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Diversity of Participation in Clinical Trials and Influencing Factors: Findings from the Health Information National Trends Survey 2020

Abstract

Background

Clinical trial diversity is critical to advance health and health equity. Research addressing the discrepancy between goals of achieving clinical trial diversity and realities of study enrollment remains underdeveloped.

Objective

This study aims to examine the association between race/ethnicity and clinical trial invitation, participation, knowledge, and sources of influence on clinical trial participation.

Design and Participants

A cross-sectional, observational study using nationally representative data from 3689 US adults (≥ 18 years of age) who responded to the Health Information National Trends Survey fielded from February 24 to June 15, 2020.

Main Measures

Primary outcomes included clinical trial invitation, participation, knowledge, and sources of influence on participation. The independent variable of interest is self-reported race/ethnicity.

Key Results

Respondents identifying as non-Hispanic Black (relative to non-Hispanic White) had higher odds of being invited into a clinical trial (adjusted odds ratio: 2.0, 95% confidence interval (CI): 1.1, 3.7), but no differences in odds of participation were observed by race/ethnicity. Respondents from all races/ethnicities reported that personal healthcare providers were the most trusted source of clinical trial information. Hispanic (marginal effect (ME): − 0.09; 95% CI: − 0.16, − 0.03), non-Hispanic Black (ME: − 0.11; 95% CI: − 0.18, − 0.04), and non-Hispanic other (ME: − 0.11; 95% CI: − 0.19, − 0.02) respondents had lower odds than non-Hispanic White respondents of saying they would be influenced “a lot” by their doctor encouraging participation. Non-Hispanic Black respondents had significantly lower odds (relative to non-Hispanic White) of indicating family encouragement would influence their clinical trial participation decision “a lot” (ME: − 0.09; 95%: CI: − 0.14, − 0.03).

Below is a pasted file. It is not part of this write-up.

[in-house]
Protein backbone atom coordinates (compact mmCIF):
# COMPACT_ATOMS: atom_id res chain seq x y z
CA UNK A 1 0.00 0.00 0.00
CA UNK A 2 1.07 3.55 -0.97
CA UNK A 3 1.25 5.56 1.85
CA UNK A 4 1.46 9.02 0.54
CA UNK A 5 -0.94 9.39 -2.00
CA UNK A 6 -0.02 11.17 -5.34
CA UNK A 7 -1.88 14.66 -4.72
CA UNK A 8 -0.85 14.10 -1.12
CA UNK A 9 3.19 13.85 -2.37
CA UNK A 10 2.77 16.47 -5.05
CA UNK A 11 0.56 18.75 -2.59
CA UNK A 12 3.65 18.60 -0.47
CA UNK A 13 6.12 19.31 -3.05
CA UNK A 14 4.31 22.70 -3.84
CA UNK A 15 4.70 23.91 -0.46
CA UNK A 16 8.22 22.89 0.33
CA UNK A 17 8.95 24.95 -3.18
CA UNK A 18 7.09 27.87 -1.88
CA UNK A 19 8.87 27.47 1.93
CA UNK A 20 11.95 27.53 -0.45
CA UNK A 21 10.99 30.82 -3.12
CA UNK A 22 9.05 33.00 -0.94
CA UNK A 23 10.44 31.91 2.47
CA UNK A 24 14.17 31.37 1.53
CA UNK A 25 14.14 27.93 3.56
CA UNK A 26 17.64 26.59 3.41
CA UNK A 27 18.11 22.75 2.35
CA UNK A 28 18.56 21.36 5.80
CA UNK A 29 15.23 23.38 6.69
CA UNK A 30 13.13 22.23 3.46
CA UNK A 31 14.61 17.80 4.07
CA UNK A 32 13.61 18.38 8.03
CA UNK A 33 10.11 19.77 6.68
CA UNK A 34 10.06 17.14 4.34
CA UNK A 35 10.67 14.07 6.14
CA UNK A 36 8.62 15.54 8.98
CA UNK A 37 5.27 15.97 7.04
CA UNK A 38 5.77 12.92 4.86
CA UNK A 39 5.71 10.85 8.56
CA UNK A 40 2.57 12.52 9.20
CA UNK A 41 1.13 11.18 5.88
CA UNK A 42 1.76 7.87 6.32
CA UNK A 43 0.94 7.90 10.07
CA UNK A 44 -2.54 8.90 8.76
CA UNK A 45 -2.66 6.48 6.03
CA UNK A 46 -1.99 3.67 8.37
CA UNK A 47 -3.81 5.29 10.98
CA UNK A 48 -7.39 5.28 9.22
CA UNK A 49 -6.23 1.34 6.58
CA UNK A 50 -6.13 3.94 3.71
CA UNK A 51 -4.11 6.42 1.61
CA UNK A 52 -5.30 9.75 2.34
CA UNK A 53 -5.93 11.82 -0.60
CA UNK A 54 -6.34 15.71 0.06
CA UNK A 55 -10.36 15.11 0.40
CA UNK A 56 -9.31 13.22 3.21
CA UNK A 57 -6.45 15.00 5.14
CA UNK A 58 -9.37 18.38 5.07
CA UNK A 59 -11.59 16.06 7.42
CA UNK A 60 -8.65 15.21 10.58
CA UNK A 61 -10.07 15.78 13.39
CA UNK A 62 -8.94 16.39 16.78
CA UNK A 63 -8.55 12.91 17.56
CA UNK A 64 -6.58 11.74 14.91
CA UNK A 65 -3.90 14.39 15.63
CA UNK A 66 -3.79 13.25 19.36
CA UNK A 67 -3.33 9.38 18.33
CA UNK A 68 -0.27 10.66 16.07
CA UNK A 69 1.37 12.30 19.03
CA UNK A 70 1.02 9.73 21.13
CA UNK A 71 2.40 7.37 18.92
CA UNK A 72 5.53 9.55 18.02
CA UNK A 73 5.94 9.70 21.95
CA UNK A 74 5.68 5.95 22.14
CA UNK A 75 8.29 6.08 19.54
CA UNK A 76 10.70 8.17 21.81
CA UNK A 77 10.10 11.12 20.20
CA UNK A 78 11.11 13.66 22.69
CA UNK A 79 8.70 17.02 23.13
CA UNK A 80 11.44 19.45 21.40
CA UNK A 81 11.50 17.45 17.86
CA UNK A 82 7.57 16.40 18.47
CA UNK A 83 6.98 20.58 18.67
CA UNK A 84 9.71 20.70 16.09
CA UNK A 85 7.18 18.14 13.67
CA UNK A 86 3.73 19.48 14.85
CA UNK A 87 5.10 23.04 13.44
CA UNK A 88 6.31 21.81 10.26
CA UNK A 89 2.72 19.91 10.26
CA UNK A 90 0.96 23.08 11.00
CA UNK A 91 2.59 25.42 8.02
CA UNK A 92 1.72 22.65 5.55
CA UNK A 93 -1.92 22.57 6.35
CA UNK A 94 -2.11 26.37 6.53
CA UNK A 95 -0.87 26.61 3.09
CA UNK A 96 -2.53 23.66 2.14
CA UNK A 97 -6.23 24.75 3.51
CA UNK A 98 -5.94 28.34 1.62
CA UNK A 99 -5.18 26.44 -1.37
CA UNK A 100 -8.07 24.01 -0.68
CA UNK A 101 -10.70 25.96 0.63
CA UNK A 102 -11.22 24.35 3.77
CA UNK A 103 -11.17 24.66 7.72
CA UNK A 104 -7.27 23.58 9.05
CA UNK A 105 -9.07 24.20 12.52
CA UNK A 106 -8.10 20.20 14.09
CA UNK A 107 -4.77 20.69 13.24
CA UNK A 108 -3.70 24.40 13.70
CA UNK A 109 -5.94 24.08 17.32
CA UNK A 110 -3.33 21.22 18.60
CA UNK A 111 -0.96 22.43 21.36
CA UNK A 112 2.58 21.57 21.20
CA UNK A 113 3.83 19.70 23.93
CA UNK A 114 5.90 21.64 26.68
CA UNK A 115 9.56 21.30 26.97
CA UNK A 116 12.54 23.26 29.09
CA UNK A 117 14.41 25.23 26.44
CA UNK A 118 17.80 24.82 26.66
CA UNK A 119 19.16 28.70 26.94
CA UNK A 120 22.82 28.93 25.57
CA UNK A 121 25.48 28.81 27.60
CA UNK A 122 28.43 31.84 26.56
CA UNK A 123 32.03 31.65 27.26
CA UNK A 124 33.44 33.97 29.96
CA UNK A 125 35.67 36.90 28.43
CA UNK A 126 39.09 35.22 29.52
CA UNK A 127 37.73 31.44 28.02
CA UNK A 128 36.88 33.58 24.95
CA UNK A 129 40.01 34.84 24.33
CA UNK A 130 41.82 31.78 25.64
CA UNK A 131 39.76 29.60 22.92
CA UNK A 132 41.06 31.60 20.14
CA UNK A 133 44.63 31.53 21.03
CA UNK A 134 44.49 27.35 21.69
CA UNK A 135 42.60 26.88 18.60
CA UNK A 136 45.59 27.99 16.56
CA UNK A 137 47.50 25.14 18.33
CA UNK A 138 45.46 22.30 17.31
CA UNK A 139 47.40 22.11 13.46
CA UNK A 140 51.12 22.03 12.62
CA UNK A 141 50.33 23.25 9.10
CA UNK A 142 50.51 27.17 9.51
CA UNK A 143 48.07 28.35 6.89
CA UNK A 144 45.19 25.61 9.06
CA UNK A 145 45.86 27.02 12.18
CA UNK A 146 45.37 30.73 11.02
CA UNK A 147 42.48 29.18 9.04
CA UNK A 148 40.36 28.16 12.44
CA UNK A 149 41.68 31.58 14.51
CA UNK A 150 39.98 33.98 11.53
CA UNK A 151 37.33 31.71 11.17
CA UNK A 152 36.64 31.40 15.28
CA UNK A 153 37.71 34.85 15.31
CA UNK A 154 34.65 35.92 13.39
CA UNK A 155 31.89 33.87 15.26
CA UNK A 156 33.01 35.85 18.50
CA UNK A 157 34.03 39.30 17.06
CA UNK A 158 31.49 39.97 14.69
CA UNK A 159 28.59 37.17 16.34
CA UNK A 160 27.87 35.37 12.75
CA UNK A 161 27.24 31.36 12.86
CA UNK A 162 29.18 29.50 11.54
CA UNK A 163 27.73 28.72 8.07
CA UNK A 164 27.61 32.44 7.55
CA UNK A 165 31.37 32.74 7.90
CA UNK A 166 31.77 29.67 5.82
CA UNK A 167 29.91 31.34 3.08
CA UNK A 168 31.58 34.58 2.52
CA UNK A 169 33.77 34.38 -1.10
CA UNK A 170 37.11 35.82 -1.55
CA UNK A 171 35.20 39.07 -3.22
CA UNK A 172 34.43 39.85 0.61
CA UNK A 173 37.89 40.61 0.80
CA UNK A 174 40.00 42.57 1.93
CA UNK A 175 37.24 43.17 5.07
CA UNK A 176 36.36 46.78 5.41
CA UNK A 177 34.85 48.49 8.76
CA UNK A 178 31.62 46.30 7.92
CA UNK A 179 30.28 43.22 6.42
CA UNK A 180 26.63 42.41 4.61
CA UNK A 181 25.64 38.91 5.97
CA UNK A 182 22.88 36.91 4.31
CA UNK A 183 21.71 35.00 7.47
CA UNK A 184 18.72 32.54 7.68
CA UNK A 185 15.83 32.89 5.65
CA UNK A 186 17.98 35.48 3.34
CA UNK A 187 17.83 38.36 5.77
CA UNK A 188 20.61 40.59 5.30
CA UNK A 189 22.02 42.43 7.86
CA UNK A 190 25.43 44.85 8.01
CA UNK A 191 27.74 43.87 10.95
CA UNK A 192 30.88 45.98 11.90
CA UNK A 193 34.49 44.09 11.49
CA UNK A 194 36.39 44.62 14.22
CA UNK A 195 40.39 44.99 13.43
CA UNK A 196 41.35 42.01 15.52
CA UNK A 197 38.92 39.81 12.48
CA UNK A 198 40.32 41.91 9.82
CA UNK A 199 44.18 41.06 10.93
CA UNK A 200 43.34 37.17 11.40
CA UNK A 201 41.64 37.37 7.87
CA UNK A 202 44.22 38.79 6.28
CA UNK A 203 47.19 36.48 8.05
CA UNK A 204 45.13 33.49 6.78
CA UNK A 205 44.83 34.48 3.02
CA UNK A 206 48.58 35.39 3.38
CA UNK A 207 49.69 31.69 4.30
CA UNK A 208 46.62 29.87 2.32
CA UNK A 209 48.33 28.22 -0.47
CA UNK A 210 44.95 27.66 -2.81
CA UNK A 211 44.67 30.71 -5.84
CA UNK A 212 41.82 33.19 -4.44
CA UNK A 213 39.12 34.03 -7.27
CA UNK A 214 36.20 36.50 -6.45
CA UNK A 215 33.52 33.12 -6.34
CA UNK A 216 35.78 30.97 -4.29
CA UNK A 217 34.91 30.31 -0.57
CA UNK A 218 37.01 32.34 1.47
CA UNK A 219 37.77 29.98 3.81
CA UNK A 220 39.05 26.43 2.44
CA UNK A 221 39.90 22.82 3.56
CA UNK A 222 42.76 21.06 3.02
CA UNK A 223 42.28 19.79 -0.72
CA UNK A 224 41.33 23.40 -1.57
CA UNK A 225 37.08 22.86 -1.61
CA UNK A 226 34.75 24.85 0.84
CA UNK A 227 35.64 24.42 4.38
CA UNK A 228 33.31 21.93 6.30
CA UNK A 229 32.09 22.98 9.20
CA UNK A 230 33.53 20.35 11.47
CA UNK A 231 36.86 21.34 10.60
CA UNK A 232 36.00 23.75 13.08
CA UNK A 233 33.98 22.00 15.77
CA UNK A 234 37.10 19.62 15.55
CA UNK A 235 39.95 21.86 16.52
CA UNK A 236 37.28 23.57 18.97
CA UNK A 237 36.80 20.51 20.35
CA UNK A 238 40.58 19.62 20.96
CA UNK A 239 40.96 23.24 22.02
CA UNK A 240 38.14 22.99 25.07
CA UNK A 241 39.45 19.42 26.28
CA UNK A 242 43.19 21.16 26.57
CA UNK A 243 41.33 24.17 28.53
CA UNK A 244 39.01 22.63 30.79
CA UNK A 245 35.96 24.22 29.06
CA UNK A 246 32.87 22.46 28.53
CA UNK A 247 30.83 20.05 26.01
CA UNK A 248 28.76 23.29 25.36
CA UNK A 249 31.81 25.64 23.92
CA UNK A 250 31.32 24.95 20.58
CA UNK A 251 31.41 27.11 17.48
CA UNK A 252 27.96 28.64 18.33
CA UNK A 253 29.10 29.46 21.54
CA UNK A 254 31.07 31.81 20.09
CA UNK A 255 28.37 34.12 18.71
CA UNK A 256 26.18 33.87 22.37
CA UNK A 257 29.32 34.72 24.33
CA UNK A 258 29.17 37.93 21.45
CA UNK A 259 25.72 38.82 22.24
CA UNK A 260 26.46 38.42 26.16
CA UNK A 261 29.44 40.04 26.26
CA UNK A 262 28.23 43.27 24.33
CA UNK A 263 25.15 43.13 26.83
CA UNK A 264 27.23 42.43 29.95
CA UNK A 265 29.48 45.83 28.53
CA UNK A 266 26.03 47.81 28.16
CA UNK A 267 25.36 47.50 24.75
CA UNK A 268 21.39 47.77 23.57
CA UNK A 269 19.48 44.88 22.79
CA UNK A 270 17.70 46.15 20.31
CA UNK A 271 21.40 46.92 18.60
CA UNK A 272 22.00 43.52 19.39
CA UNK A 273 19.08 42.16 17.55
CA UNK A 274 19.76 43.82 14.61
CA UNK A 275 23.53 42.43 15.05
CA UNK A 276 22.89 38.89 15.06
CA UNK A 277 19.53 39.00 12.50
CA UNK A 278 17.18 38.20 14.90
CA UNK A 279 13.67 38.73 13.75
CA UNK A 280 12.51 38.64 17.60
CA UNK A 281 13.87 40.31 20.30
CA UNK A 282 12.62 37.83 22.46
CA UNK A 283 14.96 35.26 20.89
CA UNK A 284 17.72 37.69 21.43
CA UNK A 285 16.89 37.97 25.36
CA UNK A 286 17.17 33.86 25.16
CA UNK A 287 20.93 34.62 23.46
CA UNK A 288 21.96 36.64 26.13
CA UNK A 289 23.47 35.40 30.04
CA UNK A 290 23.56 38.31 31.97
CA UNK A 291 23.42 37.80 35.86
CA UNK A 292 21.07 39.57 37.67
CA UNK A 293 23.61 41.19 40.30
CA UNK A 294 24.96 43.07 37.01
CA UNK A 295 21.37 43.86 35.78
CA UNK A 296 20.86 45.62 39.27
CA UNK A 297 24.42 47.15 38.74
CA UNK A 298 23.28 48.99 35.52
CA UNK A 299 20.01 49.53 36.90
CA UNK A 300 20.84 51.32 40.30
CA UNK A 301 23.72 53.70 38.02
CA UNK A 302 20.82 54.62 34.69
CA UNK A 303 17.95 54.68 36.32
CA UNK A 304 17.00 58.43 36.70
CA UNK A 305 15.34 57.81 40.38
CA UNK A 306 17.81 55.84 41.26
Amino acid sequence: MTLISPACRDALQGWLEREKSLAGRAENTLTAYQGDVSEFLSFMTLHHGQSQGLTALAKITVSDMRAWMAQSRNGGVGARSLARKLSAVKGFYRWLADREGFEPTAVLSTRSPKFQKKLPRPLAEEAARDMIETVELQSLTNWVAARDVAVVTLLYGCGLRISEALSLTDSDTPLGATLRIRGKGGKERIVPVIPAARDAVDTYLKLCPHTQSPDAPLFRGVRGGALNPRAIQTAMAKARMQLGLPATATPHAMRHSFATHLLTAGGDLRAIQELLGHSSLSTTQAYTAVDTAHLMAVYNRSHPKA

Conclusion

While personal healthcare providers were trusted sources of information, racial/ethnic minority populations noted lower odds of clinical trial participation influence from providers and family. Thus, it is imperative for the healthcare, government, and industry organizations to build trust in medicine and science.

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Acknowledgements

Preparation of this manuscript was supported by the Robert Wood Johnson Foundation (Harold Amos Medical Faculty Development Program ID# 76236,JJJ), the National Institute of Diabetes and Digestive and Kidney Diseases (K23DK117041, JJJ), and the National Cancer Institute (K08CA245208, TSN) of the National Institutes of Health. The study sponsors had no involvement in the collection, analysis, or interpretation of data; in the writing of this manuscript; or in the decision to submit the manuscript for publication.

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Correspondence to Daniel M. Walker PhD, MPH.

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Walker, D.M., Swoboda, C.M., Shiu-Yee, K. et al. Diversity of Participation in Clinical Trials and Influencing Factors: Findings from the Health Information National Trends Survey 2020. J GEN INTERN MED (2022). https://doi.org/10.1007/s11606-022-07780-2

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KEY WORDS

  • clinical trials
  • diversity
  • NCI
  • HINTS
  • health equity